San Bernardino Valley College football coach Pat Meech admits his cell phone started ringing late Saturday and didn’t stop for a couple of days. Word was out. Most probably thought they heard the score backward. The Wolverines throttled almighty Grossmont, the juggernaut, the team many considered invincible.
27-25, Good guys!
Grossmont is one of those teams with a definite swagger. Cocky? Definitely! So many of those trying to contact Meech were other coaches, silently cheering that someone finally knocked the Griffins off their pedestal. They had won 36 straight conference games dating back to 2002. So maybe they had earned the right to be cocky.
But it was a much-needed win for Meech and the program. It is his fifth year and the team has taken baby steps every year. A 2-8 his first year, then 3-7, 4-6, 5-5 last year. They were 0-2 this season going into that game. Progress is one thing but at some point you want a team that can start competing with the best in the conference. Maybe this will be that year.
Meech’s teams have tended to beat the teams they’re supposed to beat, lose to the teams they were supposed to lose to. With middle tier teams it is pretty much win one, lose one . . . thus a .500 record. No doubt this was the marquee win in Meech’s tenure, maybe in the school’s recent history.
Next up is San Diego Mesa on Saturday. This team believes. Now the trick is to avoid the letdown that sometimes comes after such a big victory. It wouldn’t do much good to beat Grossmont, then turn around and lose to Mesa.
The Wolverines showed character in coming back from a 21-0 deficit. Let’s hope they show just as much character this week in preparing for another foe. If so this could be a very special season for a team that hasn’t won a conference title in a decade.
I ran into SBVC men’s basketball coach Gerry Wright recently at a
Wolverines football game and he is excited about the coming season. You
might remember Wright was put in the precarious position of taking over
the Wolverines in December when previous coach Derrick Pugh was relieved
of his duties just as the team was leaving for an afternoon game in
Wright did an admirable job, directing the team to a Foothill
Conference title. (In a preseason poll of memeber coaches, SBVC was
picked to finish fourth.) A playoff run ended with a second round loss
to Saddleback. The outcome might have been different had the team’s only
presence in the paint not been injured in practice a few days earlier.
The interim tag was lifted and Wright was officially handed the job
in April. He deserved it.
It looked like he was going to be loaded this year since most of his
key players last year were freshmen. But other coaches went after his
players like vultures while SBVC administrators tried to make a
decision. Wright said there is no animosity between himself and the
other players. Most were from out of state and Wright said they didn’t
have the financial means to stay here.
The only returning player is Bo Harrison, a local product out of
Redlands East Valley. But that is OK with Wright who says he wants to
prove you can win with local talent.
Former Coach Phil Mathews, who took the team to the state tournament in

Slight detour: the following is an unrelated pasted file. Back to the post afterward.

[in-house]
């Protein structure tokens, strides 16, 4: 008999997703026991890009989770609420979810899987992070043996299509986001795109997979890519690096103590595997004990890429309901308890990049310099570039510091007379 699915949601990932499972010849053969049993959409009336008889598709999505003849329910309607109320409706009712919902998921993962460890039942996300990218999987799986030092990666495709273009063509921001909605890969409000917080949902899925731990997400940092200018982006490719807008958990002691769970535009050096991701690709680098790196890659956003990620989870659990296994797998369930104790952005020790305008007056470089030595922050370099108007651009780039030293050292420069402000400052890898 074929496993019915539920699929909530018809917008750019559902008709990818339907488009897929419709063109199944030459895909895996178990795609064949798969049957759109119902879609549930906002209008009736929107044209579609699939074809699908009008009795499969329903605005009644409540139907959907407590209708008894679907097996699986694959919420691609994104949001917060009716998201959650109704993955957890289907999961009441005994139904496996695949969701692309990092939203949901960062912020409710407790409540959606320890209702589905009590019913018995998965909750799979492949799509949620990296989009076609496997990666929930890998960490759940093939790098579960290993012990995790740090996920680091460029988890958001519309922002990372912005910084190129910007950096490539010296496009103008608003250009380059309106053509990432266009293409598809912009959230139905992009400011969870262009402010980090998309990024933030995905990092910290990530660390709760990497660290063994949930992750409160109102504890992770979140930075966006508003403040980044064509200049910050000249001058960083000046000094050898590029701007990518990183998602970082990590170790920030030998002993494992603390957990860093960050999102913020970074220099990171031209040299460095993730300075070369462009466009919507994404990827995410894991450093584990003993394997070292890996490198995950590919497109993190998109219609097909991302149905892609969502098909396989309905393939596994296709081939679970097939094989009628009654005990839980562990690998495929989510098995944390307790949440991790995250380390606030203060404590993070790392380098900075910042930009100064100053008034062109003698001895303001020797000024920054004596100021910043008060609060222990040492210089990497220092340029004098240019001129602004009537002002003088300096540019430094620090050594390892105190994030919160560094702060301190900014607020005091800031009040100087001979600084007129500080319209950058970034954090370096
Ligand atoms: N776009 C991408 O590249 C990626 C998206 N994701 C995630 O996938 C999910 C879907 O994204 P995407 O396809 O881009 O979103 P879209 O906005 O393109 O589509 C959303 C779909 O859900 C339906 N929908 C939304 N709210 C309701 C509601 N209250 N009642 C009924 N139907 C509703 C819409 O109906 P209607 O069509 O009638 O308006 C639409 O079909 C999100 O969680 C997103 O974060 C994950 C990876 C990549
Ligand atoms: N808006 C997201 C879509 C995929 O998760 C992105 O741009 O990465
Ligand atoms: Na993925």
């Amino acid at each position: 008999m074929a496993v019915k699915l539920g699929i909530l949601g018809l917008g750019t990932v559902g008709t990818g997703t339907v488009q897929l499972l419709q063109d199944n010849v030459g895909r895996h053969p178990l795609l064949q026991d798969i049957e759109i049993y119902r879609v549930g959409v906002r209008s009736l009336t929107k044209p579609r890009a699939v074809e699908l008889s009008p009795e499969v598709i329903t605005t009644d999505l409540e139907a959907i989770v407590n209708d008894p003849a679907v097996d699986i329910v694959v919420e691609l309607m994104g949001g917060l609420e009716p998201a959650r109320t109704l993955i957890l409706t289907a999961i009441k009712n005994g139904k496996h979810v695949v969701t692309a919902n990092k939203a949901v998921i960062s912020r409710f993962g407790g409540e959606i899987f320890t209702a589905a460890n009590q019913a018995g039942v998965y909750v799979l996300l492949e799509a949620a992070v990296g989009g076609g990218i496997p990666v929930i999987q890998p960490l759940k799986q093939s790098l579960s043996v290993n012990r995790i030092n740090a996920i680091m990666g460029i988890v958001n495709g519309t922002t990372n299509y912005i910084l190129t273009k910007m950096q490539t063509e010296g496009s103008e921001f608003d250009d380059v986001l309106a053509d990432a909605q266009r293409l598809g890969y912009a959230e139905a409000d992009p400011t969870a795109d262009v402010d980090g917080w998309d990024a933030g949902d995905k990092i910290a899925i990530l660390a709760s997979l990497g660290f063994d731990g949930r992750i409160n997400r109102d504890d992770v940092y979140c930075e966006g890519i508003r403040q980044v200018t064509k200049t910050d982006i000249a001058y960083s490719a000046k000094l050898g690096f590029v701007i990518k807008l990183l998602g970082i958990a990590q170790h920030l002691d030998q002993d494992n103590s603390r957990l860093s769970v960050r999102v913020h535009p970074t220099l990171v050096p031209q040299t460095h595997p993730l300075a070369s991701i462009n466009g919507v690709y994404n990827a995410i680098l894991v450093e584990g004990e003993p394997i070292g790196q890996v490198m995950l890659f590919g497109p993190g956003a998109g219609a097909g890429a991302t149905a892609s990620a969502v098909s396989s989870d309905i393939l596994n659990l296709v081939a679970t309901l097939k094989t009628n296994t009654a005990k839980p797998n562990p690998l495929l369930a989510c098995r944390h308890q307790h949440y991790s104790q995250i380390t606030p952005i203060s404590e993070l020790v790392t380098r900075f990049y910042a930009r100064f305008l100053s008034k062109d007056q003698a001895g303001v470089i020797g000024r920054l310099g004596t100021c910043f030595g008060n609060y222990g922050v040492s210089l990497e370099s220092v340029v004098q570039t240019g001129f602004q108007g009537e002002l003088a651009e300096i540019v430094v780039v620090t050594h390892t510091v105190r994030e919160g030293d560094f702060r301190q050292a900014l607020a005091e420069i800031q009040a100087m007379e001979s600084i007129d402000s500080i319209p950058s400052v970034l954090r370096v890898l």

both his years here, had connections all over the country and used those
when it came to recruiting. The team that played at SBVC last year was
There is nothing really wrong with that. This is college, not high
school. Recruiting is part of the game. But it still seems to violate
the spirit for which junior colleges were intended. Most of the local
players who have played at SBVC in the past few years were nothing more
than seat fillers on the bench. It could not have been easy for them to
practice hard every day for their neighborhood school when they knew
they were going to be pushed aside for highly touted players from across
the country who probably never heard of San Bernardino.
Having the majority of players from out of state also helps add to a
disconnect between the school and the community when there should be
just the opposite. Let’s hope Wright is successful in his mission.
Cal State San Bernardino finally has a new athletic director with
Kevin Hatcher being named the successor to Nancy Simpson earlier today.
Hatcher comes to San Bernardino from Colgate University where he has
been instrumental in working with the budget, fund-raising and working
as a liasion between the school and the community.
He has also worked in similar roles at USC and University of Texas-El
It sounds like he is just what the school here needs. It isn’t
unusual for there to be a disconnect between a school and the community,
especially at a commuter school. But head to downtown San Bernardino
and chances are few people could tell you where Cal State San Bernardino
is located. That shouldn’t be the case.
The university has national championship caliber teams in its primary
spectator sports – men’s basketball and women’s volleyball. And it has
one of the finest facilities in the country in which to play.
Cal State will probably never draw the crowds and get the booster
support of a school like Chico State which is truly the center of its
community. But a better job needs to be done here of promoting the
college’s team here in the community and even within the school.
(Student attendance at athletic events is pretty much non-existant.)
The first step would be enticing youth teams, middle schools and even
high school teams to come to different events. Then go to community
groups. It shouldn’t be that hard to market teams with that kind of
track record of success.